Having an existential crisis in lockdown

That overwhelming feeling you’re having of anxiety, confusion, loss, uncertainty of what you’re doing and why it matters… you’re having an existential crisis.

We’re all prone to an existential crisis in times of change or sometimes in a plateau and lockdown due to the coronavirus is enough to make everyone stop and think.

Most people I know are having these feelings to some extent. Some of them have been furloughed, fired, are a key worker, are wfh but a non-key worker, others have lost someone, had the virus and overcome it – all of them are questioning and reassessing their life, as am I.

You stop and think about what matters, what doesn’t, what did and what shouldn’t.

Harvard Business Review wrote an article that stated the discomfort we’re all feeling is grief, for the people we’ve lost, a life we had and a world we knew before the outbreak. I couldn’t agree more.

There’s blame to push around, improvements to be made on every level, as our country begins to break at the seams from the demand on the NHS and the government funding the income of hundreds of thousands of people out of work.

It’ll come as no surprise then that as I regularly catch up with my friends, and scroll online or watch another YouTube video, I noticed we’re all having variations of the same identity crisis.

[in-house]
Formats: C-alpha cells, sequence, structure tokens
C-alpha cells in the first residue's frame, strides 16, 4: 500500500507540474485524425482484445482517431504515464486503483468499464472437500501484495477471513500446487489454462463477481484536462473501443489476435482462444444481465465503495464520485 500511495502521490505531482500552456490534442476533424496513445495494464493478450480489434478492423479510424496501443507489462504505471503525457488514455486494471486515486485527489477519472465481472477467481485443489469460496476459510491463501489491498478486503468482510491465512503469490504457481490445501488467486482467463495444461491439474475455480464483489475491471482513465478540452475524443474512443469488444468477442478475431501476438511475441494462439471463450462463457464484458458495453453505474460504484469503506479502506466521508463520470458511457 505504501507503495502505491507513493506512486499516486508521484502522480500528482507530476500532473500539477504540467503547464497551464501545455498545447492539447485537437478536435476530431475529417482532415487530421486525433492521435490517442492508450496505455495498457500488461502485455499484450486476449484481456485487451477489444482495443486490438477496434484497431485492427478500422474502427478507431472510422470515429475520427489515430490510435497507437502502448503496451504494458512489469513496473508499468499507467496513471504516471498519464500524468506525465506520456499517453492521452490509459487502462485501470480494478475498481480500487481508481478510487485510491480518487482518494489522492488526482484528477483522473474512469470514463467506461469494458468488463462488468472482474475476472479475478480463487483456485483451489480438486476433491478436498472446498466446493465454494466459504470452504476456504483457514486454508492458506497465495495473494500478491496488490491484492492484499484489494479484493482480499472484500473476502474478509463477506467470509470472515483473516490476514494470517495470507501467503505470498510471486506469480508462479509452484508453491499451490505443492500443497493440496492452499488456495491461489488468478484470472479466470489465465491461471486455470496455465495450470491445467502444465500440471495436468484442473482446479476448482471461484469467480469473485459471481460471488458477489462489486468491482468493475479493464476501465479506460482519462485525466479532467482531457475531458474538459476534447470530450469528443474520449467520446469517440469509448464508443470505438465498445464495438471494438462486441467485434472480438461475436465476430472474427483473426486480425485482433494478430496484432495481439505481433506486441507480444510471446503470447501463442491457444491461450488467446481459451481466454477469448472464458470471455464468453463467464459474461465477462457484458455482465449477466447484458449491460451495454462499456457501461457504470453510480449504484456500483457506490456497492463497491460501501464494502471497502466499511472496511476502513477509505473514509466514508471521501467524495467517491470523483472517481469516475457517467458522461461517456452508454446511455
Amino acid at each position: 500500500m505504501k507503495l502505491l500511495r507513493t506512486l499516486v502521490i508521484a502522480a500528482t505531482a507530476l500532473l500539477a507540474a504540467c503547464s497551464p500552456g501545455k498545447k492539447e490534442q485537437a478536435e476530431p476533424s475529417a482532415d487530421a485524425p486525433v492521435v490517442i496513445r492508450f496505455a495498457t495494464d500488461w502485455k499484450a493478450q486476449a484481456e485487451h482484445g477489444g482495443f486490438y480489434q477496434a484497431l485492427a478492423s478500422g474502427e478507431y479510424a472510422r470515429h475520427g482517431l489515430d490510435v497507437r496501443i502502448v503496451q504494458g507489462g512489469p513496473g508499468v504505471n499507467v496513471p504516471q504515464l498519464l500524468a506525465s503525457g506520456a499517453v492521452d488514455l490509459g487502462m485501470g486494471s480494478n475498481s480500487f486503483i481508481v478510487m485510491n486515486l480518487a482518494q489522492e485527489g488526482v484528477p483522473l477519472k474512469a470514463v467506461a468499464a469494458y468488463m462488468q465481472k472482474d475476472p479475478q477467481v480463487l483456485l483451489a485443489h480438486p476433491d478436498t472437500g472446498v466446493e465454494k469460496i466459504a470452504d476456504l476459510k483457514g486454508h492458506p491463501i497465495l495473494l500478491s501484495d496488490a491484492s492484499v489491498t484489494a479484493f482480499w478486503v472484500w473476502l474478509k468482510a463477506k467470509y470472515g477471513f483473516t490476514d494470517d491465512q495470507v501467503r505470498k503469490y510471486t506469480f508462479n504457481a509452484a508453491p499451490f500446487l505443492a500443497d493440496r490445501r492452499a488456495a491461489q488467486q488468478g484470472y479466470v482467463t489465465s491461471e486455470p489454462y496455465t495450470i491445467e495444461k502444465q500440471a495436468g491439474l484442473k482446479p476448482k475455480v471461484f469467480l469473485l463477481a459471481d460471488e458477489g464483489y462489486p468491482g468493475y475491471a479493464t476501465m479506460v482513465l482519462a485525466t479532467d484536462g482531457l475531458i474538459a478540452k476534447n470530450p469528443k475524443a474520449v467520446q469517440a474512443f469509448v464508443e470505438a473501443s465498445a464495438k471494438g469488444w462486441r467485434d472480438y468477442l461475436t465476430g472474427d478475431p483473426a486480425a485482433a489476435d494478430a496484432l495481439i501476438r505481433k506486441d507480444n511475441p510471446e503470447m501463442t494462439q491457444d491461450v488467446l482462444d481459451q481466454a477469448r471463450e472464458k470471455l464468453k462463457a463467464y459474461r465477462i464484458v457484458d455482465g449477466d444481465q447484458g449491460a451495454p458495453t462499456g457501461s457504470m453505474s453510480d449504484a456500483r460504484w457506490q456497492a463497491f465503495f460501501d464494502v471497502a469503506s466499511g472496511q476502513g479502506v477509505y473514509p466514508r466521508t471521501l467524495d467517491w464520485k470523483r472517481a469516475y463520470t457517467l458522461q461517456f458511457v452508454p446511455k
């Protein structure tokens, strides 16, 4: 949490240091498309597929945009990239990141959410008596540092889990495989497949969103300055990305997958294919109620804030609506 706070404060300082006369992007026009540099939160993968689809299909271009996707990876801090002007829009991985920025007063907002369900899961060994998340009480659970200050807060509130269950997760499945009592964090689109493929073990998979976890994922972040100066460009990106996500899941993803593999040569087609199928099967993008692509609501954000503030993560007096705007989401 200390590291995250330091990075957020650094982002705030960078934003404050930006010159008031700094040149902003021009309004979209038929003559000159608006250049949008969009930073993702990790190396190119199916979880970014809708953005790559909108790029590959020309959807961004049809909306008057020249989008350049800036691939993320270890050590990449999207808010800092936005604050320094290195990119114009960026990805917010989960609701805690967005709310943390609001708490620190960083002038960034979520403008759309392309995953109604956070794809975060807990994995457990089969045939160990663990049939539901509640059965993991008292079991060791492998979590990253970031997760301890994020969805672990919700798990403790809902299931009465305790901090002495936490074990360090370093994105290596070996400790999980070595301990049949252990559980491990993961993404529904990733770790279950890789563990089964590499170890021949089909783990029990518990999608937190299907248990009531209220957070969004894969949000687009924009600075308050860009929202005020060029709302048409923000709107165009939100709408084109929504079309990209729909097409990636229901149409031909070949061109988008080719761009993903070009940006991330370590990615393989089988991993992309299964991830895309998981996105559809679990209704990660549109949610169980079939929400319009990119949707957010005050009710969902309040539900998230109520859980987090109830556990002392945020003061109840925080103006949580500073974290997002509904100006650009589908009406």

Have you thought?

  • I’m not a key-worker, what do I contribute to society? Does what I do matter? (This is definitely one for me)
  • I am a key worker, but I’m put at risk, underpaid and been undervalued for years. I’m doing what I’ve always done, why hasn’t it been given the credit it deserves before?
  • I’ve lost someone and I can’t process the loss or be with and comfort my family
  • Where am I going in life?
  • What am I doing?
  • Where should I be living?
  • I don’t have a job, what do I do next?
  • I have a job, but I don’t enjoy it
  • I have time to be productive, but I can’t motivate myself to do anything
  • I’ve got a reason to celebrate and no one to celebrate with and no way to celebrate.
  • My heart is broken and I can’t go anywhere or see anyone to distract myself
  • My mental health is deteriorating and I don’t know what to do
  • I’m having a baby and I can’t prepare myself or enjoy the excitement with my family and friends in person.
  • I’ve had a baby and nobody can come and visit or hold the child.
  • My internet is down. I can’t connect with anyone online or distract myself by streaming online.
  • I’ve had a break-up and I can’t get out of my rental agreement.
  • I was meant to buy a house and I can’t move in.

And breathe.

There is enough existential crisis material in that list for an entire lifetime, but it’s all happened in the space of two months.

Then it’s time for the important question… What do I do now?

What do you love?

The positives are a good place to start. What interests or hobbies do you have and love?

Yes Netflix might be a love of yours, but also why? Because it’s an escape or because you want to be in or write or produce TV shows?